Behavioral testing of the infant monkeys was first performed at age 14 months and no overt signs of PCB toxicity were observed (Schantz et al., 1989, 1991). Two-choice discrimination-reversal learning was assessed using simple left-right spatial position, color and shape discrimination problems, with and without irrelevant color and shape cues. One of the offspring in the low-dose group stopped responding early in testing for an unknown reason and could not be induced to resume; therefore, test results were obtained using 6, 7 and 6 infants in the control, low- and high-dose groups, respectively. The offspring in the high-dose (0.028 mg/kg-day) group were significantly (p<0.05) impaired in their ability to learn the spatial position discrimination problem (i.e., achieved 9 correct choices in 10 trials), requiring more than 2.5 times as many trials as their age-matched controls. There were no significant learning differences between these groups on this problem during overtraining (ability to achieve greater than or equal to 90% correct choices in two consecutive daily sessions) or position reversals. The only other exposure- related effect was significantly facilitated learning ability (p<0.05) on the shape discrimination problem at 0.028 mg/kg-day.
Performance on delayed spatial alternation (a spatial learning and memory task) was assessed in the offspring monkeys at age 4-6 years (Levin et al., 1988; Schantz et al., 1991). The two Aroclor-exposed groups were not significantly different from controls (p<0.05) in test performance. However, the exposed groups did significantly (p<0.05) differ from each other. The difference between the two exposed groups was due to a combination of facilitated performance at the low-dose (0.007 mg/kg-day) and impaired performance at the high-dose (0.028 mg/kg-day). Although these data are insufficient for establishing an exposure-effect relation due to the lack of difference between exposed and control groups, the investigators suggested that the performance deficit at 0.028 mg/kg-day may have been exposure- related. The investigators noticed that a paradoxical biphasic effect occurred on the same test when comparing low-dose and high-dose infants. This same effect has been observed for lead-exposed monkeys.
To summarize the above, adult monkeys that ingested 0.007 or 0.028 mg/kg- day doses of Aroclor 1016 for approximately 22 months showed no evidence of overt toxicity. Effects occurring in the offspring of these monkeys consisted of hairline hyperpigmentation at greater than or equal to 0.007 mg/kg-day, and decreased birth weight and possible neurologic impairment at 0.028 mg/kg-day. Based on the reduced birth weights of prenatally-exposed monkeys, the 0.007 mg/kg-day dose is the NOAEL and the 0.028 mg/kg-day dose is a LOAEL in monkeys.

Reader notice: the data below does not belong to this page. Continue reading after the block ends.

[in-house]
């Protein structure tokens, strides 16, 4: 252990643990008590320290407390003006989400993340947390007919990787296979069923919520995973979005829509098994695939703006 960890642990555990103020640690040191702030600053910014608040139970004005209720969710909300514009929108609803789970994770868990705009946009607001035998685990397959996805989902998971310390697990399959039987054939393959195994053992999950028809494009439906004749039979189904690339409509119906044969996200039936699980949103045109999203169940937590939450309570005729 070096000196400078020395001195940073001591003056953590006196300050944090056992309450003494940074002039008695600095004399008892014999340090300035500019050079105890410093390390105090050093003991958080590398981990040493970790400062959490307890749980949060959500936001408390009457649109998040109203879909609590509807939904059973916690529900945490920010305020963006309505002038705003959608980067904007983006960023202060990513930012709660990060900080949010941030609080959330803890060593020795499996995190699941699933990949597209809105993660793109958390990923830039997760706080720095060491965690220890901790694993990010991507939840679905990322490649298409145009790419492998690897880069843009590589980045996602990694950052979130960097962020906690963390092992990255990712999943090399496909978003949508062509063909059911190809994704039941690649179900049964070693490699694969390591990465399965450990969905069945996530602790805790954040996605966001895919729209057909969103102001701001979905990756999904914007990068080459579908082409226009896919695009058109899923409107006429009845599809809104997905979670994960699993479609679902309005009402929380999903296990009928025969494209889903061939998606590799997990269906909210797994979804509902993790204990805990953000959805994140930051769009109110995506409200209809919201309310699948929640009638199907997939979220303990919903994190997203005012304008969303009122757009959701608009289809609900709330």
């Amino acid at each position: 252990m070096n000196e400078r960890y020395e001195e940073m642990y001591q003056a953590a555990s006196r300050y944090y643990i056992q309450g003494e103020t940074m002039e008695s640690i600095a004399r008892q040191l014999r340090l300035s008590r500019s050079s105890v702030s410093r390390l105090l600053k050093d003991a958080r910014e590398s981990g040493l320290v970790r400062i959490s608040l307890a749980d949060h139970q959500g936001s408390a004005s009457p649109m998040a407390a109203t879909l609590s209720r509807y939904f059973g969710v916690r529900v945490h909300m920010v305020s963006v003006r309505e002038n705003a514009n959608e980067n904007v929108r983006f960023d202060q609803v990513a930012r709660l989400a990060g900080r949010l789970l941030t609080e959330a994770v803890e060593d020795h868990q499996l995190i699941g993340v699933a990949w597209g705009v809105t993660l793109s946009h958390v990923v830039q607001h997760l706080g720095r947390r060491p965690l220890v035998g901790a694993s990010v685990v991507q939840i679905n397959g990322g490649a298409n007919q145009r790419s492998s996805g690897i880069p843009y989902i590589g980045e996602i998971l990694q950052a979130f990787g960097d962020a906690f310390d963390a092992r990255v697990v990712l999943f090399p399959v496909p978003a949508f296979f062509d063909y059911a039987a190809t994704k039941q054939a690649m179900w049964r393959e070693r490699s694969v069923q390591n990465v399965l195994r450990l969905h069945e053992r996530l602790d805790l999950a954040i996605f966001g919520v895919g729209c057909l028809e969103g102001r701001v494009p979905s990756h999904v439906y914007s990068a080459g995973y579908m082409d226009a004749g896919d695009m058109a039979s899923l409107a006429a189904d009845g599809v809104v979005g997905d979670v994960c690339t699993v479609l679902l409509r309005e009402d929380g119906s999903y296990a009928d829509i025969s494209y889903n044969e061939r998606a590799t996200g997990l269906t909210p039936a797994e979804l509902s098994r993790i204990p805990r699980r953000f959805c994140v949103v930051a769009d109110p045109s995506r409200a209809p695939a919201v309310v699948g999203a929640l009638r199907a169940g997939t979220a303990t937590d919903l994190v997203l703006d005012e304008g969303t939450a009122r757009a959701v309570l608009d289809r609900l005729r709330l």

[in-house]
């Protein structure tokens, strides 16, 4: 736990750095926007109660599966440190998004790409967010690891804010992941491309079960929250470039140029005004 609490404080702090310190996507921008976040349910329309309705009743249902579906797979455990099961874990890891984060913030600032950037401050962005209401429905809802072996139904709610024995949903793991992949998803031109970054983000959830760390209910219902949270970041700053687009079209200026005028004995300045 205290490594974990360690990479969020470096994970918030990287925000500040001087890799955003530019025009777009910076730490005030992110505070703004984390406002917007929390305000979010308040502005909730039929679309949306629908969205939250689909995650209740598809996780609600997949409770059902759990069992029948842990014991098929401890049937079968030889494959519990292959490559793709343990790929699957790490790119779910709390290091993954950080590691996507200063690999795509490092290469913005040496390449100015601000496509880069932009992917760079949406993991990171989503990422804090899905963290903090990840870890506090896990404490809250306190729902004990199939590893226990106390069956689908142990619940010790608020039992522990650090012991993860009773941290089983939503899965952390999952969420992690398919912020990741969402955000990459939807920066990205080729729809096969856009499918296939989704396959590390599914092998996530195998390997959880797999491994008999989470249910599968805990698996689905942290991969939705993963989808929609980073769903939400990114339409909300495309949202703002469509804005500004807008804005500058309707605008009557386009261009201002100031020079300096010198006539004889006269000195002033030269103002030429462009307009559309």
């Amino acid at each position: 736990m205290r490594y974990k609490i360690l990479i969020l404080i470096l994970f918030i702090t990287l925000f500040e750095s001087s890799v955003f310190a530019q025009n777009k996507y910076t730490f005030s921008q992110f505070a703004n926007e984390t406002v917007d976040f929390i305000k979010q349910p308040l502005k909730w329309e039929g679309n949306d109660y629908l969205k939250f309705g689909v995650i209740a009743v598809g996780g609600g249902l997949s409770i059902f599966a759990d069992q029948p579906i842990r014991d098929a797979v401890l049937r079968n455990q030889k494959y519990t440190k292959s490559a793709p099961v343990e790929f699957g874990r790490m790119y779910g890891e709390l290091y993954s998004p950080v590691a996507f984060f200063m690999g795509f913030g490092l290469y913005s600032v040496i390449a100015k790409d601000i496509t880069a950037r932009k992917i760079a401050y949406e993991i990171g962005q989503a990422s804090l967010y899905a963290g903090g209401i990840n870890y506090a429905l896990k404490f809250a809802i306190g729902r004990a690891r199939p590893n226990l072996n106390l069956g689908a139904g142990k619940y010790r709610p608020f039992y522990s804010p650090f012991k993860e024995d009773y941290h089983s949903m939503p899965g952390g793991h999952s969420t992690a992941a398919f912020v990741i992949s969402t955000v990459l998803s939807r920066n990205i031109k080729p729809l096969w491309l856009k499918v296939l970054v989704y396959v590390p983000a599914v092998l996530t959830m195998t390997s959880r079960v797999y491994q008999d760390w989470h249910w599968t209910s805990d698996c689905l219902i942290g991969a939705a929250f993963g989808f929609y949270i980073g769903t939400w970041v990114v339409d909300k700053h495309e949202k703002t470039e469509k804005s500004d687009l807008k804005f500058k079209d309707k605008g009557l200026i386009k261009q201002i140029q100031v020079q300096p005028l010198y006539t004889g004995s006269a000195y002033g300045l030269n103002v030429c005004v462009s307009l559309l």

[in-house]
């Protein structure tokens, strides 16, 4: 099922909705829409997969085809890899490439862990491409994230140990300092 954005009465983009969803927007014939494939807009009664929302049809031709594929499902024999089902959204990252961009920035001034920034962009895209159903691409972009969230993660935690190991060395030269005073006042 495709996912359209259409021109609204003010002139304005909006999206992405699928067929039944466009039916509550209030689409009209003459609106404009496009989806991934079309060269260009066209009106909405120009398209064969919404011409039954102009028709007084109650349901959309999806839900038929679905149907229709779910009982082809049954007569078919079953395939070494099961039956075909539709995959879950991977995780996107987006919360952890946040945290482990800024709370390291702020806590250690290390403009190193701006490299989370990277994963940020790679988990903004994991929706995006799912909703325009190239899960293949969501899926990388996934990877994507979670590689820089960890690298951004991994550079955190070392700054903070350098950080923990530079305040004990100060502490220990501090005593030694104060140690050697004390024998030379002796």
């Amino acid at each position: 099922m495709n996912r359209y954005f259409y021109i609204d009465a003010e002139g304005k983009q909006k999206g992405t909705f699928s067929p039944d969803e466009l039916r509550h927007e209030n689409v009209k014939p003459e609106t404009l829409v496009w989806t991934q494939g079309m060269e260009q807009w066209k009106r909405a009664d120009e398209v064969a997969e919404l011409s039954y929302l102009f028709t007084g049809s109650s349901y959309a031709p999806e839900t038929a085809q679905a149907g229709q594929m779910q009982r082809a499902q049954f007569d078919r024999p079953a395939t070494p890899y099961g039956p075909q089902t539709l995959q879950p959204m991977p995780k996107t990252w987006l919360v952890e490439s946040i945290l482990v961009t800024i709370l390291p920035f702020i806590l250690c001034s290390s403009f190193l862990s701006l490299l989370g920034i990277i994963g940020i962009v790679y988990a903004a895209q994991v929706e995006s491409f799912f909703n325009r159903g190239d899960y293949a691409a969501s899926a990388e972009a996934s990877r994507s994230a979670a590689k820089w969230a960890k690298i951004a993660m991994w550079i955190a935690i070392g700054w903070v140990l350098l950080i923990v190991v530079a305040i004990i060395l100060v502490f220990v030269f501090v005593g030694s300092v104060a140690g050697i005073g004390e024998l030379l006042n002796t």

The results of the neurobehavioral tests in the monkey offspring at 14 months and 4-6 years of age indicate adverse learning deficits at the 0.028 mg/kg-day maternal dose. Evaluation of these data is complicated by possible inconsistencies in the outcome of both the discrimination-reversal learning tests (learning was impaired and facilitated on different problems) and the delayed spatial alternation test (performance significantly differed between the two exposed groups, but not between either test group and the control). However, there is evidence suggesting that deficits in discrimination-reversal learning and delayed spatial alternation are related to decreased brain dopamine (Schantz et al., 1991), which has been observed in monkeys orally exposed to Aroclor 1016 (Seegal et al., 1990, 1991). Behavioral dysfunctions, including deficits in visual recognition and short-term memory, also have been observed in infants of human mothers who consumed fish contaminated with PCB mixtures of unknown composition (Fein et al., 1984a,b; Jacobsen et al., 1985, 1990; Gladen et al., 1988).
__I.A.3. Uncertainty and Modifying Factors (Oral RfD)
UF — A 3-fold factor is applied to account for sensitive individuals. The results of these studies, as well as data for human exposure to PCBs, indicate that infants exposed transplacentally represent a sensitive subpopulation. A factor of 3 is applied for extrapolation from rhesus monkeys to human. A full 10-fold factor for interspecies extrapolation is not considered necessary because of similarities in toxic responses and metabolism of PCBs between monkeys and humans and the general physiologic similarity between these species. In addition, the rhesus monkey data are predictive of other changes noted in human studies such as chloracne, hepatic changes, and effects on reproductive function. A factor of 3 is applied because of limitations in the database. Despite the extensive amount of animal laboratory data and human epidemiologic information regarding PCBs, the issue of male reproductive effects is not directly addressed and two-generation reproductive studies are not available. As the study duration was considered as somewhat greater than subchronic, but less than chronic, a partial factor of 3 is used to account for extrapolation from a subchronic exposure to a chronic RfD.